Thursday, July 22, 2010

In the News: Bay Area Reporter

Lutherans receive LGBT pastors

The Reverend Jeff Johnson

Twenty years ago two San Francisco Lutheran congregations ordained a lesbian couple and a gay man as pastors in defiance of their denomination's ban against non-celibate LGBT people becoming clergy.

The two churches' decision in 1990 set off a two-decade fight over the Evangelical Lutheran Church in America's anti-gay policy. While the congregations were ultimately ejected from the ELCA for their decisions, 15 additional LGBT people became Lutheran pastors in the ensuing years through an extraordinary ordination process.

Although their local congregations considered them to be pastors, in the eyes of the national Lutheran Church they were deemed unofficial clergy. Church leaders subsequently disciplined many of the churches that ordained them.

Last year the national Lutheran Church revised its policies and dropped the requirement that LGBT pastors need to be celibate. This weekend six LGBT pastors ordained extraordinarily and two pastors who had been dismissed from the ELCA clergy roster will be received as full-fledged pastors in the church at a ceremony Sunday, July 25 at St. Mark's Lutheran Church in San Francisco.

"I think this is a very significant step for the church, which has been in this two-decade process of studying gay and lesbian people and talking about finding ways to include us. That process has now come to an end and the church has decided that LGBT people are to be welcomed fully as leaders and members of the church, so it is a huge step that the church has taken," said the Reverend Jeff Johnson, whose ordination 20 years ago as an assistant pastor at the city's First United Lutheran Church sparked the internal dialogue within the national Lutheran Church.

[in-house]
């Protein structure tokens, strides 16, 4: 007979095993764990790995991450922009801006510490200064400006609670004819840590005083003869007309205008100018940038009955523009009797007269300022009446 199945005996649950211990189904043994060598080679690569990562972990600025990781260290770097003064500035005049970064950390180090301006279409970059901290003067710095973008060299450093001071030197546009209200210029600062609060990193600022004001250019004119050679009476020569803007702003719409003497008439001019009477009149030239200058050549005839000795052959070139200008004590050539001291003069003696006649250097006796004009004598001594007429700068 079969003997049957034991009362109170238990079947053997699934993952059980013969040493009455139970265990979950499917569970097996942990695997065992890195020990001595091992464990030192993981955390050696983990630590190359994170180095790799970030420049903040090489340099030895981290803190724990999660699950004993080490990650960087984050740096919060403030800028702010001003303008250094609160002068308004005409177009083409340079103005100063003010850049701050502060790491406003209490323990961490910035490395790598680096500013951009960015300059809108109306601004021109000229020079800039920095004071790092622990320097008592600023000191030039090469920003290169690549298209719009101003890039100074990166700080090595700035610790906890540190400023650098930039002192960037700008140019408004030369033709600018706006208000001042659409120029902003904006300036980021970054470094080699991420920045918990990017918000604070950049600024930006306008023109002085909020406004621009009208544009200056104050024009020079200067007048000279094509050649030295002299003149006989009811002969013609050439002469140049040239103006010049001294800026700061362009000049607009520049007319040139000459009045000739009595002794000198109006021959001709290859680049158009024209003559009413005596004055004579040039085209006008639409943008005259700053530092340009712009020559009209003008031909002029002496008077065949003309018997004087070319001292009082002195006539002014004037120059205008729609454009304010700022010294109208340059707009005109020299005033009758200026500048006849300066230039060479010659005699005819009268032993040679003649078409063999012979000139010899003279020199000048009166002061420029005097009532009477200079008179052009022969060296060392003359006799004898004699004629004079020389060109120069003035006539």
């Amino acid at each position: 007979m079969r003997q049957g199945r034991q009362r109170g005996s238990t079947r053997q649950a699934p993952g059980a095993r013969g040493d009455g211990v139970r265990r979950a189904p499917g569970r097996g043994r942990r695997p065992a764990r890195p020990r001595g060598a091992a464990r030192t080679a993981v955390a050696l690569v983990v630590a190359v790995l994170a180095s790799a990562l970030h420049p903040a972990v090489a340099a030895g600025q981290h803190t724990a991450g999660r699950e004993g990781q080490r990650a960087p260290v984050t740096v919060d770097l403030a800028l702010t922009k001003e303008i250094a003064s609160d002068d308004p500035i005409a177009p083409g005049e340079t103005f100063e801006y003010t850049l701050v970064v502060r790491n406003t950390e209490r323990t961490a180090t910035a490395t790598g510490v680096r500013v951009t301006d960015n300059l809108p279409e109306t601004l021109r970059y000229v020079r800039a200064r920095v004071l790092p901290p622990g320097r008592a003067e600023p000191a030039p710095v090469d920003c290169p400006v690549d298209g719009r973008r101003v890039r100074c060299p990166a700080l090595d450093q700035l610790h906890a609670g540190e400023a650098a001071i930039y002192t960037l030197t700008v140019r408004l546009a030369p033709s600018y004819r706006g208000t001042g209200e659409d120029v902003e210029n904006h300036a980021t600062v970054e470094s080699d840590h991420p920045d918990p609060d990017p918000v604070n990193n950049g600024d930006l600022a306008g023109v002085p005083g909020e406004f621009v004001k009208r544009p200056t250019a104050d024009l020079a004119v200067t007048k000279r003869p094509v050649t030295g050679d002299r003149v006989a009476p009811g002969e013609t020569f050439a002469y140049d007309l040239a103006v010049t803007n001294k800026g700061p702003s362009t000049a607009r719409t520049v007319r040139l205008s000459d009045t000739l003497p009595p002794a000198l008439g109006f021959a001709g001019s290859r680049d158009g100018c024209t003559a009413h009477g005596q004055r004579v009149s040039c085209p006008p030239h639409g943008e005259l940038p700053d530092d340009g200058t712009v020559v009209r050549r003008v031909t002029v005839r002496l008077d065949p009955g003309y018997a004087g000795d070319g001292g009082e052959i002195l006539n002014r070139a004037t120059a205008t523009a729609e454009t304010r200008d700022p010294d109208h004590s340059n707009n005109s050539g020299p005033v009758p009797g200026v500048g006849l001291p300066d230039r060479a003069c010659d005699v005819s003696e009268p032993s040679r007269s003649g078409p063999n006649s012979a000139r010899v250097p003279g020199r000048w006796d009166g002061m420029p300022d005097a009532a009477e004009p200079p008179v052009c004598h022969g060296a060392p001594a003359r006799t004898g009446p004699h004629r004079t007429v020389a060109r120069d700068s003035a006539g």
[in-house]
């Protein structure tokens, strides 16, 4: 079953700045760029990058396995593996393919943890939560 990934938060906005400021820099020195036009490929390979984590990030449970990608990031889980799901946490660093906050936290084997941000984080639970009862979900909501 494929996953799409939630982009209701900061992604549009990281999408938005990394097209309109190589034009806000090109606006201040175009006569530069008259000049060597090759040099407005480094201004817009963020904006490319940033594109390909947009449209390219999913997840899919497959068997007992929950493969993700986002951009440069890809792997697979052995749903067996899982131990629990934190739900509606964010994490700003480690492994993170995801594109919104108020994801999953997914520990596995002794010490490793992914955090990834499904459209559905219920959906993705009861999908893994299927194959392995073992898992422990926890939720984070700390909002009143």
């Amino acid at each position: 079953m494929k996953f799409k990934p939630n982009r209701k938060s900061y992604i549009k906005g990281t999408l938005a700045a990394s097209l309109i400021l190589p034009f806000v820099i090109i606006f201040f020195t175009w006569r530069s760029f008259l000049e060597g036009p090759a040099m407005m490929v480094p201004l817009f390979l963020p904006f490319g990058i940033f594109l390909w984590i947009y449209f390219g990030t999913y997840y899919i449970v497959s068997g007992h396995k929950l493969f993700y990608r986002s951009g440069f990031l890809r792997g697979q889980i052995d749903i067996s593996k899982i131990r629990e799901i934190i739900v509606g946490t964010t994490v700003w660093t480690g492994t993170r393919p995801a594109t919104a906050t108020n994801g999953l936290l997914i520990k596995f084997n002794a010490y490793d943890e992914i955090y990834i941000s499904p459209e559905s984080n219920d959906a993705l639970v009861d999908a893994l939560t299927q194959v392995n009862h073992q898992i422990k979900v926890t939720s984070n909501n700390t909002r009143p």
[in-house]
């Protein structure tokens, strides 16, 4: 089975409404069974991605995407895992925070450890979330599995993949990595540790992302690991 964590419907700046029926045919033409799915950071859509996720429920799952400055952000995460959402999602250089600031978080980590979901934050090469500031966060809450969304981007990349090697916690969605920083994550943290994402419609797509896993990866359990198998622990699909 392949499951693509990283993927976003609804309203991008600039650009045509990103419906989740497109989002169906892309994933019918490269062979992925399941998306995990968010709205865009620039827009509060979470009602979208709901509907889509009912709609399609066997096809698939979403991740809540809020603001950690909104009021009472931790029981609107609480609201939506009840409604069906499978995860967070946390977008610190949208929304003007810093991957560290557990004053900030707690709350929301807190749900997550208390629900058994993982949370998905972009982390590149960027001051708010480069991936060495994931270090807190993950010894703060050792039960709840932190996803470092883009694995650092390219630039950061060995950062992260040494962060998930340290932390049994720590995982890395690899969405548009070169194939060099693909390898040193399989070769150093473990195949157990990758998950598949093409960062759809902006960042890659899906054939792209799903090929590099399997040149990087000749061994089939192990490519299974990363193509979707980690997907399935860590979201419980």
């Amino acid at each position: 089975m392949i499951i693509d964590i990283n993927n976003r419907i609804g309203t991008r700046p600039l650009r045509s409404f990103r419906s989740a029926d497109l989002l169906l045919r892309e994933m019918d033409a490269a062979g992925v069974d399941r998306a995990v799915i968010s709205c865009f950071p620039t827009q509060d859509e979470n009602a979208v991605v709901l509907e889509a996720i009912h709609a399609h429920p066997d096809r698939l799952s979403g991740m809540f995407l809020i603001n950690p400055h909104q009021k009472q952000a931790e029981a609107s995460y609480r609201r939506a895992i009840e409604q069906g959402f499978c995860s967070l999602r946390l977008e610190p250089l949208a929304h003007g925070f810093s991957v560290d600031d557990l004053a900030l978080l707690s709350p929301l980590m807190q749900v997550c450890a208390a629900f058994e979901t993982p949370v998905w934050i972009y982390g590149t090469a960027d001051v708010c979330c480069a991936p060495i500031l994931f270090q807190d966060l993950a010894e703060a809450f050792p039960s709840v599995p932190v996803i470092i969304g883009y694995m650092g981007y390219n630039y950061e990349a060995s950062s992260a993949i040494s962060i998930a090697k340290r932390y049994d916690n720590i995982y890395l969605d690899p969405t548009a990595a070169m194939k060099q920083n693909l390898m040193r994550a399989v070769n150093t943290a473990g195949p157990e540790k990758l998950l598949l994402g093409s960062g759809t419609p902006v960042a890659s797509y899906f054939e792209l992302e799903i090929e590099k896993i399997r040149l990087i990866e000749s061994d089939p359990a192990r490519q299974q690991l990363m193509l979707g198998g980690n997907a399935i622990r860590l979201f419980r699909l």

Johnson, 48, now lives in Oakland and is the pastor at University Lutheran Chapel in Berkeley. He will be taking part in the formal Rite of Reception service this weekend presided over by the Reverend Mark Holmerud, fourth bishop of the Sierra Pacific Synod, which covers northern California and northern Nevada.

"I am deeply grateful to the [extraordinary] pastors, and the two pastors who were removed from the ELCA roster, for their grace and good will in being a part of this process," Holmerud said in a statement about the ceremony. He added that the actions of the 2009 ELCA Churchwide Assembly "have brought us to a new day."

At the Sierra Pacific Synod assembly in May, Holmerud lifted a public censure and admonition placed on the Berkeley church in 2000 after it called Johnson as its pastor even though he was not on the ELCA clergy roster. At the meeting Johnson was also elected to serve on the regional synod's council pending his participation in this weekend's rite.

The other extraordinary Lutheran pastors taking part in the service are the Reverends Craig Minich, pastor of youth ministries at the Oakland-Berkeley Lutheran Youth Program; Dawn Roginski, pastor of parish programs at St. Francis Lutheran Church; Megan Rohrer, executive director of Welcome, which feeds the homeless in San Francisco; Paul R. Brenner at St. Francis Lutheran Church; and Sharon Stalkfleet with Lutheran Ministry to Nursing Homes in Oakland.